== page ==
I posted last week from Northumberland on Thursday, election eve, unaware of what was going to happen the next day. By the time I left to drive home on Saturday morning, the political landscape in Scotland had changed beyond recognition.
It was raining when I got to the border on the A68, a lonely saddle in the hills with a St George’s Cross flapping damply on one side, a Saltire on the other. But as I crossed the invisible line, I felt my heart lifting. I was returning to a country that had cast its vote for kindness.
I believe what happened here last week was overwhelmingly about a wish for a fairer, more democratic, less divided society. It’s the same feeling that drove people to vote Yes in last year’s referendum: a mounting, and thankfully no longer impotent, fury against a rotten status quo.
I don’t believe for most people that it was then or is now about independence, per se; but rather that that option has seemed to so many like the only way to achieve the society they really wish for. And I fear that events in the last few post-election days may already, increasingly be proving that to be the case: Gove versus human rights, Whittingdale versus the BBC, and so on.
Despite the hateful torrent of bile and lies spewed out by The Mail and The Telegraph, despite the utterly disgraceful Tory poster campaign depicting Alex Salmond as a puppet-master and a thief, despite Boris Johnson’s ‘Ajockalypse’ jibe and the frothings of sundry political luminaries about the danger of the Scots to the civilised world, I don’t know any Scots who bear anything but goodwill to the people of England. The idea that we might wish to threaten them or steal from them would be utterly risible were it not so insulting.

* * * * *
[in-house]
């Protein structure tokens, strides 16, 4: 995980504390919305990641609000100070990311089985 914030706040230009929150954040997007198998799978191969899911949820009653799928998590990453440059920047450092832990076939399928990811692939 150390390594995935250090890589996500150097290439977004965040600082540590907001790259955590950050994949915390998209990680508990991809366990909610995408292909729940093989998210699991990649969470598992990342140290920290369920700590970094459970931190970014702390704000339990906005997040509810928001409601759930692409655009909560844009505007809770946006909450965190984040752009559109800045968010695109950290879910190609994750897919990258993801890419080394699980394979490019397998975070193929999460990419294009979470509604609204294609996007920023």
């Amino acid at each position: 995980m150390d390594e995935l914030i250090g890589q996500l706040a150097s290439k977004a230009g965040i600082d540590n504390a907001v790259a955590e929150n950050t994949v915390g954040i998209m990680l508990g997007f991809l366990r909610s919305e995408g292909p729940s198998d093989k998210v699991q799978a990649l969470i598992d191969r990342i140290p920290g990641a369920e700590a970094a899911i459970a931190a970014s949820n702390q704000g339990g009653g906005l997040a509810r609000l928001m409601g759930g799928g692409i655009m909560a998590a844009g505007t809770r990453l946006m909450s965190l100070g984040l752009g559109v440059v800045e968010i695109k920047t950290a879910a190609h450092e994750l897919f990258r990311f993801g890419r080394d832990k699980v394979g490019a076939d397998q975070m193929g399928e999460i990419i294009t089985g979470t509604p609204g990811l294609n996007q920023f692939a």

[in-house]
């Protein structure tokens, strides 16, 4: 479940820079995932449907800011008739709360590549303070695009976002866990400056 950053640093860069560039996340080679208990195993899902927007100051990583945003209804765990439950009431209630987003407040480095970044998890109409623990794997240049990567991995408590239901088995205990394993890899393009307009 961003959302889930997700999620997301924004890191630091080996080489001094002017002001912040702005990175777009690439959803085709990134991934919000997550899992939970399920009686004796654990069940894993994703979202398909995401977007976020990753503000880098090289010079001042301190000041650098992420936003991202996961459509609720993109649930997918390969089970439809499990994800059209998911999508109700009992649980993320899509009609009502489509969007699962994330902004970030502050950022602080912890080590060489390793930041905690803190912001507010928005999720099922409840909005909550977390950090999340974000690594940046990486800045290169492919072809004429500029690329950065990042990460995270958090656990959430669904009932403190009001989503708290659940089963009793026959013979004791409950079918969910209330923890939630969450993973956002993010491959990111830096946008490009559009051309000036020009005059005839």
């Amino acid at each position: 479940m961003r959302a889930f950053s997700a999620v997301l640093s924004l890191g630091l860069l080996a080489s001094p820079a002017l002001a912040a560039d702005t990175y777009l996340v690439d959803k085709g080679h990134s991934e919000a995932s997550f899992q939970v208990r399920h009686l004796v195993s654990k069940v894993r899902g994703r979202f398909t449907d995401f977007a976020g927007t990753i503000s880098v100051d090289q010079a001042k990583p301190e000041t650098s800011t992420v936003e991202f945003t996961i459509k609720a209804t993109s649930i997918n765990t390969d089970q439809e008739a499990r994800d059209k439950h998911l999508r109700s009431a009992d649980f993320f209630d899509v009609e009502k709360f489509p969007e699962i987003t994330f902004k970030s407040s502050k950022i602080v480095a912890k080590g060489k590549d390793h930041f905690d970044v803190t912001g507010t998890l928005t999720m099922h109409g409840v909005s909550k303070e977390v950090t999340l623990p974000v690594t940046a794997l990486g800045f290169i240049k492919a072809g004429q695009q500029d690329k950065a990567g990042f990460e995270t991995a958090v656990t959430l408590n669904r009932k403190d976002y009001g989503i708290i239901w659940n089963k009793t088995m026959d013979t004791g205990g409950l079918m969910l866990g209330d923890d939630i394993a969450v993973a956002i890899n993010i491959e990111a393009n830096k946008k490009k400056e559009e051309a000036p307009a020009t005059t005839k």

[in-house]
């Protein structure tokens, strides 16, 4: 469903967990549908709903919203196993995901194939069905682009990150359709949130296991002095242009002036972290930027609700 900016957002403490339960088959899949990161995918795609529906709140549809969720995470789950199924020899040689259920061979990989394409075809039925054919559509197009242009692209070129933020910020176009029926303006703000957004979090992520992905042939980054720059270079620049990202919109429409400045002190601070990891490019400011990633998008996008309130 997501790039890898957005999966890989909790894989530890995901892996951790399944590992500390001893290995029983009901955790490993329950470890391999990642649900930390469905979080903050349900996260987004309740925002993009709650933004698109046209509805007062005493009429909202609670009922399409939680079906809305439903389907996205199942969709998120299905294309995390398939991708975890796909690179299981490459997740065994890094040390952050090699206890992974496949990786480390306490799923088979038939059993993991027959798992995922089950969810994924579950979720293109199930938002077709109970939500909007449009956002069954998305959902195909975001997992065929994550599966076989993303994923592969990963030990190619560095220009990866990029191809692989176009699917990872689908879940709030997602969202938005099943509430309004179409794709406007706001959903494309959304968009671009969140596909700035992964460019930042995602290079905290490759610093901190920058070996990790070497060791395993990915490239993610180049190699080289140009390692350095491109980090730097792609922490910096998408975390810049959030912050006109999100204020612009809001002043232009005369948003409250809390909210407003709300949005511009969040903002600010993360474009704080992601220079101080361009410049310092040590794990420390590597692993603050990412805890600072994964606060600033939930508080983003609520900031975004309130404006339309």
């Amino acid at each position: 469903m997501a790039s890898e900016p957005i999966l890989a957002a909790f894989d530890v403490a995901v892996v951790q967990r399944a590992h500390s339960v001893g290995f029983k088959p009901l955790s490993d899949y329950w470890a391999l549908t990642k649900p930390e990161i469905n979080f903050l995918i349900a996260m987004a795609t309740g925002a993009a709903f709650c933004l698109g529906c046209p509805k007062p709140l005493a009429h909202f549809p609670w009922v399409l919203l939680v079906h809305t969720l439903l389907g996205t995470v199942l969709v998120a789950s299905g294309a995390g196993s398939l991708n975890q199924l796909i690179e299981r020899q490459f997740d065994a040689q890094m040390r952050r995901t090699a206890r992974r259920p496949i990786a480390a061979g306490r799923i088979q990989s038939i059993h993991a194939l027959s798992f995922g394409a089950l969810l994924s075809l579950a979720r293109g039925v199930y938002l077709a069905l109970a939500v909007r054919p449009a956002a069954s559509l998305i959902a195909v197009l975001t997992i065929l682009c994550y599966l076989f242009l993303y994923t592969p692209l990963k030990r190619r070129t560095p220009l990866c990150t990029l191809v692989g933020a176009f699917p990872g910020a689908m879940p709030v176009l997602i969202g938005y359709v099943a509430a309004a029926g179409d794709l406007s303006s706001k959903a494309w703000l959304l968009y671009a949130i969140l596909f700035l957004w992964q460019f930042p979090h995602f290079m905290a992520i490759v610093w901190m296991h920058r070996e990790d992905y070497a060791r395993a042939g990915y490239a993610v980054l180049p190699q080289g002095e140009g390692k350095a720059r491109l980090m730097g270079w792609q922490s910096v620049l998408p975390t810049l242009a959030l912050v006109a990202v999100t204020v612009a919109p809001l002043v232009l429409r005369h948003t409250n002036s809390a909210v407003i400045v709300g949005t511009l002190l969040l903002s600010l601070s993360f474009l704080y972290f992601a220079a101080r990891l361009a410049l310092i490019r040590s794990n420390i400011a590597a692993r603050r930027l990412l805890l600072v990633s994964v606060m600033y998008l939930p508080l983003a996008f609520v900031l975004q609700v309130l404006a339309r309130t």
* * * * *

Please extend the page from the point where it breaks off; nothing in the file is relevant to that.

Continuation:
In fact most Scots did laugh at it. They’d seen it before, last year, and they knew it was coming again. But imagine for a moment if the tables had been turned. Imagine if the Scottish press had begun to demonise the English people collectively. Imagine if the SNP had taken out 48-sheet posters in Edinburgh and Glasgow showing David Cameron as the Grim Reaper. You can hear the shrieking now.
It’s telling that while the term ‘Jock’ predominated in the Tory press, there is no derogatory word north of the border for the English, unless you include ‘sassenach’ which is an archaism mostly used in humour or mild affection. But for me the most telling observation of all came from a friend we saw at dinner on Monday. An Old Etonian who lives partly in France, partly in Scotland, he explained that he had voted SNP because ‘It’s basically about people being nicer to one another’. I would only add, regardless of which side of the border they live.
I’m going to Barcelona on Saturday and may not post next week. But watch this space for news from Catalonia.